Science’ hilariously exposed the tricks that quacks and journalists use to distort science, becoming a 400,000 copy bestseller. Now Ben Goldacre puts the $600bn global pharmaceutical industry under the microscope. What he reveals is a fascinating, terrifying mess.
Doctors and patients need good scientific evidence to make informed decisions. But instead, companies run bad trials on their own drugs, which distort and exaggerate the benefits by design. When these trials produce unflattering results, the data is simply buried. All of this is perfectly legal. In fact, even government regulators withhold vitally important data from the people who need it most. Doctors and patient groups have stood by too, and failed to protect us. Instead, they take money and favours, in a world so fractured that medics and nurses are now educated by the drugs industry.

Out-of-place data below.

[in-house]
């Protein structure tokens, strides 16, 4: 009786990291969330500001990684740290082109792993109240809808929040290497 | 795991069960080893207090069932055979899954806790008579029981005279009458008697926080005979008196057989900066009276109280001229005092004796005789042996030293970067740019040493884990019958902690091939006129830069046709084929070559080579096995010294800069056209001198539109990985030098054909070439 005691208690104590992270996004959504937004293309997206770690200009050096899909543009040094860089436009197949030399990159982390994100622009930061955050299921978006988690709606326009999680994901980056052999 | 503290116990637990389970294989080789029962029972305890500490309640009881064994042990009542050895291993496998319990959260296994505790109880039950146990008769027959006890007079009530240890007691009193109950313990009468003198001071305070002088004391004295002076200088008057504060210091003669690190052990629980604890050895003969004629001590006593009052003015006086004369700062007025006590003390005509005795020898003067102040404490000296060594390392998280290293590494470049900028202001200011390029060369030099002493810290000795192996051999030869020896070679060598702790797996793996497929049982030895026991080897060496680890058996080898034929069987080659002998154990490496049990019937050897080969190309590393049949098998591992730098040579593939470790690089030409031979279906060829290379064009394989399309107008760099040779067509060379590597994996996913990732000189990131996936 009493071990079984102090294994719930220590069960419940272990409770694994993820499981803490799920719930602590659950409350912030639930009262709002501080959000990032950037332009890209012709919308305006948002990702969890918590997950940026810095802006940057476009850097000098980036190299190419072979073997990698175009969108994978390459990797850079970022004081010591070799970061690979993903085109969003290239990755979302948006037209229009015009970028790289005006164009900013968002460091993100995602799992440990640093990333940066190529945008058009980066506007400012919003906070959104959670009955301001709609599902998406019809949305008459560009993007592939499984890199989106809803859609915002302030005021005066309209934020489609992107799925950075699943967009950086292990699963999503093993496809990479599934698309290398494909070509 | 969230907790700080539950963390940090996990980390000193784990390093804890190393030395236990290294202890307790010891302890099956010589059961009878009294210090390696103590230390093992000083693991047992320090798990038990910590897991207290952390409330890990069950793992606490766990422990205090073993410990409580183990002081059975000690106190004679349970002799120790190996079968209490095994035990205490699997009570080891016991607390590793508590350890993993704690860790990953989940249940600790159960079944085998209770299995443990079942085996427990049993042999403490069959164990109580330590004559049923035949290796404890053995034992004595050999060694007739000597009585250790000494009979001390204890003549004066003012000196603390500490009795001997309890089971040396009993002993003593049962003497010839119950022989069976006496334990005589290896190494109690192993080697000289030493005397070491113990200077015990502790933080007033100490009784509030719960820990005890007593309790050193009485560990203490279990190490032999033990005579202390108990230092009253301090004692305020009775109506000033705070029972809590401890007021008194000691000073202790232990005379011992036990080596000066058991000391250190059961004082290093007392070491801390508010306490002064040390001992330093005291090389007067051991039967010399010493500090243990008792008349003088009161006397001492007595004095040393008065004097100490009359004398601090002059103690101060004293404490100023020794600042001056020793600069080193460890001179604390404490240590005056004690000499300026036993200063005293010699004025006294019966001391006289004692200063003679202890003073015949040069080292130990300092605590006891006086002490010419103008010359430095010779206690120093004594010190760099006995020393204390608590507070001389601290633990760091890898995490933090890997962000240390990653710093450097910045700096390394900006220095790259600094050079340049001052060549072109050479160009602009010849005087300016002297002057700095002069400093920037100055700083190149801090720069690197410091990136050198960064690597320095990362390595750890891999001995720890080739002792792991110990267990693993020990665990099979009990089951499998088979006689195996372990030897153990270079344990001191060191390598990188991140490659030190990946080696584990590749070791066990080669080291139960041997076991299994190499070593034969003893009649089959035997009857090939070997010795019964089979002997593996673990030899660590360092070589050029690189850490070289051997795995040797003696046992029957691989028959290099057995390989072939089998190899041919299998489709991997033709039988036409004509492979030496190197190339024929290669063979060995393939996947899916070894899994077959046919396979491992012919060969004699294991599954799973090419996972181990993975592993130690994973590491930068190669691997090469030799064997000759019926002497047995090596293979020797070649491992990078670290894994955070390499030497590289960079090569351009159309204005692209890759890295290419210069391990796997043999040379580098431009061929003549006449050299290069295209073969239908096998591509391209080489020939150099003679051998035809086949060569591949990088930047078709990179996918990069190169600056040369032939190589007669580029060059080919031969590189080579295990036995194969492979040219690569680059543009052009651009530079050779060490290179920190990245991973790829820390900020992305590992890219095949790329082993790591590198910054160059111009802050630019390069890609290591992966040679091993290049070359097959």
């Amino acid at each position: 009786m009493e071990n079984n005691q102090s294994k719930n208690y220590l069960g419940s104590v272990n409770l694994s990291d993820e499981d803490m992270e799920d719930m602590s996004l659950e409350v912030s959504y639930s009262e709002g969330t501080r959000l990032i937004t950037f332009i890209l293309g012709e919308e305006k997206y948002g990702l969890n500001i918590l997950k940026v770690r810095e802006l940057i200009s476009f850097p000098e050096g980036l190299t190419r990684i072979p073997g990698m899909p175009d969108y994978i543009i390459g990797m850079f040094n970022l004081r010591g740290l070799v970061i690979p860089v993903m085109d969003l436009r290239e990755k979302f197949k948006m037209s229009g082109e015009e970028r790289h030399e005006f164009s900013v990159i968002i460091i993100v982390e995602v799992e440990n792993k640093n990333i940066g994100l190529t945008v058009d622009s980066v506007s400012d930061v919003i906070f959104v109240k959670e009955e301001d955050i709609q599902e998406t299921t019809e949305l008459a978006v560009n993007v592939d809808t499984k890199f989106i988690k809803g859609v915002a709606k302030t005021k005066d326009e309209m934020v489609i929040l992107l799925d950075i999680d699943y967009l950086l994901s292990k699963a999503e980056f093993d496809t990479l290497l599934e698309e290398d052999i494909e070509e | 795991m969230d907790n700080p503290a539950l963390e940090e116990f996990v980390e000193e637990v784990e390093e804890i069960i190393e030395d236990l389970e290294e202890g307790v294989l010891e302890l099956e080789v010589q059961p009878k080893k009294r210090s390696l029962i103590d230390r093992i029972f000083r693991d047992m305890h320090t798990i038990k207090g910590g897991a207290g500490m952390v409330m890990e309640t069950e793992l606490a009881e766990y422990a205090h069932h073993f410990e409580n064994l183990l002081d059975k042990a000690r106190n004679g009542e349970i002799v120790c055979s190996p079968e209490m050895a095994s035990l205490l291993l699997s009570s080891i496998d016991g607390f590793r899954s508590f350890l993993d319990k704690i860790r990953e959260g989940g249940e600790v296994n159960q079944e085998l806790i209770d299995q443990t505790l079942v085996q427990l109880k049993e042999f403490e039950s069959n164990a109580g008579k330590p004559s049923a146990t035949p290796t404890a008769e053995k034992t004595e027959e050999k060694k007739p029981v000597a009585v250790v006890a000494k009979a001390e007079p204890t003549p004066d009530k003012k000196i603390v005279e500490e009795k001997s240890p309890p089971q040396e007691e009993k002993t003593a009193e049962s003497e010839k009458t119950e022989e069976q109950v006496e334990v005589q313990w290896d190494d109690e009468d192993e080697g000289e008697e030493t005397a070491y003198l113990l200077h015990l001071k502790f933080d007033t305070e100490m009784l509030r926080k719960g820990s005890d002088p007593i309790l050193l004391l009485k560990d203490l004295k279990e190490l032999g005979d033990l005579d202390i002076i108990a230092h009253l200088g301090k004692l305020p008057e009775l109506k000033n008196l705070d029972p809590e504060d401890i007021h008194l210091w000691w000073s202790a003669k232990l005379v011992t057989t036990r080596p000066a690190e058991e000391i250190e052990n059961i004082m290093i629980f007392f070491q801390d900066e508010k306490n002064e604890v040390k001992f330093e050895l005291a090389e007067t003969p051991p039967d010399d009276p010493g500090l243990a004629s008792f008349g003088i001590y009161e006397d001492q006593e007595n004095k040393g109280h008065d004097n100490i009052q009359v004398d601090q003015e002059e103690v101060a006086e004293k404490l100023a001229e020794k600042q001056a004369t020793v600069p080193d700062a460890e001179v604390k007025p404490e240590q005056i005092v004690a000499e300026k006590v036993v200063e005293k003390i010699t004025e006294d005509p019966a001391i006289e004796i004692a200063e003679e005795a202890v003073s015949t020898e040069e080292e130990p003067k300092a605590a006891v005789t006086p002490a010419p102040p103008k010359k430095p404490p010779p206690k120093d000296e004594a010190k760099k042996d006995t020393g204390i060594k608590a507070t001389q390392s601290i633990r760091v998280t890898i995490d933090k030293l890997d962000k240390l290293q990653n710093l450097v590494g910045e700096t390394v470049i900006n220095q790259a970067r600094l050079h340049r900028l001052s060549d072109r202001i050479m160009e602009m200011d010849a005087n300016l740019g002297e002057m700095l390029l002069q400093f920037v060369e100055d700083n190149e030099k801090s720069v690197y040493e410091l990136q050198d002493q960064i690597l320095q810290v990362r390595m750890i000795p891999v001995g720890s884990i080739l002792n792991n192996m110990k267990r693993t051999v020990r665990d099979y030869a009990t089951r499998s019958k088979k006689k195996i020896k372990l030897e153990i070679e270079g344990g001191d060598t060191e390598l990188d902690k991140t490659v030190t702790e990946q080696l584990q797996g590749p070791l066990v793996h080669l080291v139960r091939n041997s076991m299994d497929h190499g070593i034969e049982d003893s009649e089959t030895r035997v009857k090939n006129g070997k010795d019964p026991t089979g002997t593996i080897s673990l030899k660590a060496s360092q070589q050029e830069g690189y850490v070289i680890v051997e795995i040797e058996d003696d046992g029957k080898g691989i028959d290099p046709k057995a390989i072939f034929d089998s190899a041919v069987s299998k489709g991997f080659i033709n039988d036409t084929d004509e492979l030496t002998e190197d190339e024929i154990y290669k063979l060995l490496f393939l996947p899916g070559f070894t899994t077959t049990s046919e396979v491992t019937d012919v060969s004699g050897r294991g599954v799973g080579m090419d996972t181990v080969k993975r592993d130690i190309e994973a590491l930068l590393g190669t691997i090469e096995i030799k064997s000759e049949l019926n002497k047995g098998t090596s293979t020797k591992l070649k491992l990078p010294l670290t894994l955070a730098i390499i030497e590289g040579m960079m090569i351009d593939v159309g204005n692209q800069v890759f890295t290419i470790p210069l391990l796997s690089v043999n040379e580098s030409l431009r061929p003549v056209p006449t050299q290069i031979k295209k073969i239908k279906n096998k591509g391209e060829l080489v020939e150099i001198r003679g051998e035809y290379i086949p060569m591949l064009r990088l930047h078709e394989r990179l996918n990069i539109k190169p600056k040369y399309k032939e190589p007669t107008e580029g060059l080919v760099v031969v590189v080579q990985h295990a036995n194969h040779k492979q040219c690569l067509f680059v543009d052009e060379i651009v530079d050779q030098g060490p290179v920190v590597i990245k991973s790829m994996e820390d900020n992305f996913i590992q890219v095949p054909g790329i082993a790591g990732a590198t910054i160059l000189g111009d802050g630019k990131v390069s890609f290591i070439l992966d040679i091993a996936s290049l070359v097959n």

The pharmaceutical industry spends more on marketing than it does on research and development. New diseases are invented in order to swell profits. It distorts and suppresses the results of clinical trials if they are unfavourable. Patients' pressure groups are covertly sponsored by pill manufacturers. Its offences are countless and the consequences are felt by us all. What we trust to cure us may be ineffectual or actually harmful. Patients are harmed in huge numbers.
Ben Goldacre is Britain’s finest writer on the science behind medicine, and ‘Bad Pharma’ is a clear and witty attack, showing exactly how the science has been distorted, how our systems have been broken, and how easy it would be to fix them.